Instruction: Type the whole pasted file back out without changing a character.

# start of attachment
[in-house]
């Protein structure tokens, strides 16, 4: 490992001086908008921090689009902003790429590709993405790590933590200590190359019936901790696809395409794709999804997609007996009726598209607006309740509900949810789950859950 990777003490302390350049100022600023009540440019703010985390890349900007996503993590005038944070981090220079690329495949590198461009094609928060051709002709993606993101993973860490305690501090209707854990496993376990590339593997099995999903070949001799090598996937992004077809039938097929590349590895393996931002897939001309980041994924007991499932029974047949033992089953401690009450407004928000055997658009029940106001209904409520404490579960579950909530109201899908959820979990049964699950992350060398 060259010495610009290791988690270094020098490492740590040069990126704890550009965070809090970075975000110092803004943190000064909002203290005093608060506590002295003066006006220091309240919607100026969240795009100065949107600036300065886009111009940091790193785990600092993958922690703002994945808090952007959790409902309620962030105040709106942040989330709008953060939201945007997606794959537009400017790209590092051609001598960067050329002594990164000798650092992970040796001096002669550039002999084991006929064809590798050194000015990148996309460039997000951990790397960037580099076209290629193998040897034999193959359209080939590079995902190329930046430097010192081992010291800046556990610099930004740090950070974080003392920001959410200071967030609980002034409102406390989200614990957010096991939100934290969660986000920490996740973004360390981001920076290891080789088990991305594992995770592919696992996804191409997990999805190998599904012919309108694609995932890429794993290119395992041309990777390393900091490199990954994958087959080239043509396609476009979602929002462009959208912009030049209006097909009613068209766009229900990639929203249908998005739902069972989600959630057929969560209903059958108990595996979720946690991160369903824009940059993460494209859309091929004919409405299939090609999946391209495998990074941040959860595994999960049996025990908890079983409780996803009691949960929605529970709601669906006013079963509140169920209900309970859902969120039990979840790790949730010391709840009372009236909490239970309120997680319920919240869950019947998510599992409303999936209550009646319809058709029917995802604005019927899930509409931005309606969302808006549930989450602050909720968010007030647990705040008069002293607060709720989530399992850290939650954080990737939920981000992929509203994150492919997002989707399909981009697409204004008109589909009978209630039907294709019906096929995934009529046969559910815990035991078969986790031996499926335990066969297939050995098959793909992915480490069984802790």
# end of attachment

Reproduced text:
[in-house]
């Protein structure tokens, strides 16, 4: 490992001086908008921090689009902003790429590709993405790590933590200590190359019936901790696809395409794709999804997609007996009726598209607006309740509900949810789950859950 990777003490302390350049100022600023009540440019703010985390890349900007996503993590005038944070981090220079690329495949590198461009094609928060051709002709993606993101993973860490305690501090209707854990496993376990590339593997099995999903070949001799090598996937992004077809039938097929590349590895393996931002897939001309980041994924007991499932029974047949033992089953401690009450407004928000055997658009029940106001209904409520404490579960579950909530109201899908959820979990049964699950992350060398 060259010495610009290791988690270094020098490492740590040069990126704890550009965070809090970075975000110092803004943190000064909002203290005093608060506590002295003066006006220091309240919607100026969240795009100065949107600036300065886009111009940091790193785990600092993958922690703002994945808090952007959790409902309620962030105040709106942040989330709008953060939201945007997606794959537009400017790209590092051609001598960067050329002594990164000798650092992970040796001096002669550039002999084991006929064809590798050194000015990148996309460039997000951990790397960037580099076209290629193998040897034999193959359209080939590079995902190329930046430097010192081992010291800046556990610099930004740090950070974080003392920001959410200071967030609980002034409102406390989200614990957010096991939100934290969660986000920490996740973004360390981001920076290891080789088990991305594992995770592919696992996804191409997990999805190998599904012919309108694609995932890429794993290119395992041309990777390393900091490199990954994958087959080239043509396609476009979602929002462009959208912009030049209006097909009613068209766009229900990639929203249908998005739902069972989600959630057929969560209903059958108990595996979720946690991160369903824009940059993460494209859309091929004919409405299939090609999946391209495998990074941040959860595994999960049996025990908890079983409780996803009691949960929605529970709601669906006013079963509140169920209900309970859902969120039990979840790790949730010391709840009372009236909490239970309120997680319920919240869950019947998510599992409303999936209550009646319809058709029917995802604005019927899930509409931005309606969302808006549930989450602050909720968010007030647990705040008069002293607060709720989530399992850290939650954080990737939920981000992929509203994150492919997002989707399909981009697409204004008109589909009978209630039907294709019906096929995934009529046969559910815990035991078969986790031996499926335990066969297939050995098959793909992915480490069984802790």